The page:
Secretary of State nominee Mike Pompeo declined to state whether he still thinks homosexuality is a “perversion” during his Senate confirmation hearing.
The former CIA director was grilled on Thursday by Sen. Cory Booker (D-N.J.) after he was tapped to replace outgoing Rex Tillerson, who was abruptly fired in March following reported tension with President Trump. Booker asked Pompeo about a comment he made during his time as a Kansas congressman which took aim at non-Christians and LGBTQ people.
“America had worshipped other Gods and called it multiculturalism,” the Republican said in a 2015 speech delivered during the “God and Country Rally” at Wichita’s Summit Church, citing a sermon by Rev. Joe Wright. “We’d endorsed perversion and called it an alternative lifestyle.”
The New Jersey Senator wanted to know how those views would affect Pompeo’s leadership as Secretary of State.
“You’re going to be dealing with Muslim states, and with Muslim issues, and I do not necessarily concur that you are [advancing] the values of our nation when you believe there are people in our country that are perverse,” Booker said.
“Yes or no, do you still believe gay sex is a perversion?” he asked.
Pompeo did not answer the question outright. He would tell Booker, however, that despite his personal opposition to same-sex marriage, Pompeo treated his LGBTQ colleagues with respect at the CIA.
“I believe it’s the case we have married gay couples at the CIA,” the conservative remarked during the heated exchange. “You should know I treated them with the exact same set of rights. […] My respect for every individual, regardless of the sexual orientation, is the same.”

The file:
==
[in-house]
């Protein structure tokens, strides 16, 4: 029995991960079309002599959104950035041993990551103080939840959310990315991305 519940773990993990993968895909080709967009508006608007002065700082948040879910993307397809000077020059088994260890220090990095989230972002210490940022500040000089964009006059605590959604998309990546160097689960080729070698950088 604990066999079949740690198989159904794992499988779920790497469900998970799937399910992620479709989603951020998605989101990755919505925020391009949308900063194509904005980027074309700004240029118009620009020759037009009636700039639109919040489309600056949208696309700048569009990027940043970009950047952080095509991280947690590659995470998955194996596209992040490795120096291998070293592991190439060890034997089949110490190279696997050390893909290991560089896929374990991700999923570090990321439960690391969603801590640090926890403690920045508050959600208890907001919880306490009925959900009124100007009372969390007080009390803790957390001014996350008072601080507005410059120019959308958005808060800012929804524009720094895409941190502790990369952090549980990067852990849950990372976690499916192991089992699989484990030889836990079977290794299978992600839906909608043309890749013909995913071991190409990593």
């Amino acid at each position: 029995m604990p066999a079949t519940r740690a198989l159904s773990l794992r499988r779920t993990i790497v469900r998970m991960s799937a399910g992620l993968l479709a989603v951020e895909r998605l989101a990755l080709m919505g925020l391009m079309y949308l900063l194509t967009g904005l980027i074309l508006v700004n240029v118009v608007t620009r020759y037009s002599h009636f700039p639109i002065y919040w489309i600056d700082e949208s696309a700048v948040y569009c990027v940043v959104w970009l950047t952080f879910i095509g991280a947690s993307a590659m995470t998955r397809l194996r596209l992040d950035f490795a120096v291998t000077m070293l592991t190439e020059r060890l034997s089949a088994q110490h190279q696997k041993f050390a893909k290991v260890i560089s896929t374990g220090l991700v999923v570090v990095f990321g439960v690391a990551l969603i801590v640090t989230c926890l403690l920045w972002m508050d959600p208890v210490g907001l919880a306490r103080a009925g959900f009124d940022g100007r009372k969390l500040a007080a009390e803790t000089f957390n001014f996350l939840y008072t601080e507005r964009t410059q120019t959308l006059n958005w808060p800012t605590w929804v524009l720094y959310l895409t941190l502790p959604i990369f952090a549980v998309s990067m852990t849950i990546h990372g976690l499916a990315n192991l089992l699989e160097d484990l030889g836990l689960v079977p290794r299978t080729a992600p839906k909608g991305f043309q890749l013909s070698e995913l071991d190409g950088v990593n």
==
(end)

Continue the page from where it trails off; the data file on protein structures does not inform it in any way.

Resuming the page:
Despite Pompeo’s assertion he didn’t openly discriminate against LGBTQ government workers, INTO has previously reported on Pompeo’s long history of opposing queer and trans equalitywhich includes working with hate groups.
As a member of the U.S. House of Representatives, the staunch conservative opposed the repeal of “Don’t Ask, Don’t Tell” and pushed legislation to rollback the Supreme Court’s 2015 ruling on Obergefell v. Hodges. Pompeo referred to the legalization of same-sex unions as a “shocking abuse of power.”
Remarking on whether the Pentagon should allow LGBTQ troops to serve openly, Pompeo claimed the military shouldn’t “promote social ideas that do not reflect the values of our nation.”
“When you enter the army you give up a few of your rights,” he remarked during a 2013 Congressional debate.
Booker also pressed Pompeo on his now-infamous assertion that Muslims were silent following the 2013 Boston Marathon bombing, despite the fact that Islamic faith leaders signed onto a statement condemning the attacks.
“You said people who are silent are complicit in those terrorist attacks,” the Senator said. “Do you think that Muslim Americans in this country who serve in our military, who serve in the State department, their failure to speak up are they complicit in terrorist attacks?”
Pompeo again deflected.
“Each and every human, not just Americans, each and every human being has an obligation to push back against this extremist use of violence, from whatever faith,” he stated.
If Pompeo is confirmed to the position of Secretary of State, he will replace one of the only officials in the White House supportive of LGBTQ rights. Tillerson put out statements recognizing Pride Month and condemning anti-LGBTQ violence on the Transgender Day of Remembrance, even while the rest of the administration failed to publicly address them.